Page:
Wide-ranging changes are being proposed by Oxfordshire County Council (OCC) to its day services for older people and people with disabilities in a bid to save between £2.4million and £3.4million.
People with assessed needs, who receive help from OCC’s adult social services, would continue to receive support under a new proposed structure for daytime support in the county and there will be financial support for community-based services run by volunteers.
Public consultation has opened on the proposals.
OCC councillor for adult social care, Judith Heathcoat, said: “Daytime support helps many people stay connected to their friends and communities. We want to ensure these services can continue on a solid footing for the future.
“Through volunteers and community groups there is already a thriving daytime support network in Oxfordshire – three-quarters of these groups receive no council funding at all. I have listened to many people who use these services so I know how much this support means to them. I am confident that with our support these services will continue to flourish.
“We also want to help those who want to create new services. We hope to create more choice of day services from voluntary and private sector organisations. Advice, support and grants will all be available to make this happen.
“At the same time, the county council will guarantee a core service for people who have assessed eligible needs for social care support.”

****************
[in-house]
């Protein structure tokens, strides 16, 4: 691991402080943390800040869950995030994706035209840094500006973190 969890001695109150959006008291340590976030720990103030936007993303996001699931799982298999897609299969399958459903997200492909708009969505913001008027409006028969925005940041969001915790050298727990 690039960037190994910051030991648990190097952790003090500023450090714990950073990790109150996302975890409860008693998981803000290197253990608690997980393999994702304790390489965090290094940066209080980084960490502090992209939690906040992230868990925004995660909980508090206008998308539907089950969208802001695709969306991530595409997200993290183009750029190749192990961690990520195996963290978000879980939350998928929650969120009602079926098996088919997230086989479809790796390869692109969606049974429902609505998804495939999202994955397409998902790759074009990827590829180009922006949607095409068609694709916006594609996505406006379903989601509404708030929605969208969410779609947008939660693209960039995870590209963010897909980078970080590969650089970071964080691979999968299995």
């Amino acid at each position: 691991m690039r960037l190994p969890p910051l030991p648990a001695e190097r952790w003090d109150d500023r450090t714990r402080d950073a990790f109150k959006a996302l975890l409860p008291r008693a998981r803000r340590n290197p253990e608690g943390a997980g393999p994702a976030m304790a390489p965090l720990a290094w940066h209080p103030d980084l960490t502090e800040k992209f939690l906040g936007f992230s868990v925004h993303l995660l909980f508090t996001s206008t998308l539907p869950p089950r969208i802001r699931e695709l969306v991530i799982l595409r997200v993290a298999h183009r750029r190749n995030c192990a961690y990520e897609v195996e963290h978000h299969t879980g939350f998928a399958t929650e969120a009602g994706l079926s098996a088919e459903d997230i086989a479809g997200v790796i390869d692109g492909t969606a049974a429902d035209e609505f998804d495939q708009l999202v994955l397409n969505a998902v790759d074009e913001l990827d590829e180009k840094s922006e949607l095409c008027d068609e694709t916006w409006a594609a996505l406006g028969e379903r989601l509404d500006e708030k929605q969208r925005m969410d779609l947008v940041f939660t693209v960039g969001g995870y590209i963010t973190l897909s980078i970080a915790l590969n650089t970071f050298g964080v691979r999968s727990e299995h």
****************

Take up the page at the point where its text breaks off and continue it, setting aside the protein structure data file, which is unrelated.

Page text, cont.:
Those who are eligible for social care support will receive a county-wide service with a range of support options, replacing the county’s Health and Wellbeing Centres and Learning Disability Daytime Support services. There would be two potential options:
> A centre based service delivered from eight dedicated buildings, including one in Banbury, providing support and outreach work. The bases would provide multi-functional spaces for people.
> A mixed service provided to four geographical areas in Oxfordshire (city, north, south and west), using community facilities such as libraries, leisure centres and allotments with four dedicated buildings (Oxford, Banbury, Didcot and Witney) with specialist facilities and safe spaces.
Councillor Heathcoat added: “Despite the need for financial savings we embark on this change with an ambition to create a resilient network of services that expands what is currently on offer in Oxfordshire.”
The council’s dementia support service and its wellbeing and employment service (OxForward) would continue to be funded.
OCC would replace its annual funding for 47 community-based daytime support services with grant pots totalling £250,000 a year, which services could bid for under two categories: A £125,000 innovation fund, one-off grant funding to establish new services to fill gaps in the market; and a sustainability fund, a grant to enable the ongoing delivery of daytime support services in areas of high need.
The results of the consultation will go before cabinet in January for a final decision by council in February. To respond to the consultation, visit https://consultations.oxfordshire.gov.uk/consult.ti/DaytimeSupport/consultationHome
A workshop is being held in Banbury on November 23, between 12.30pm and 2.30pm. To book a place, email daytime firstname.lastname@example.org or call 01865 323410.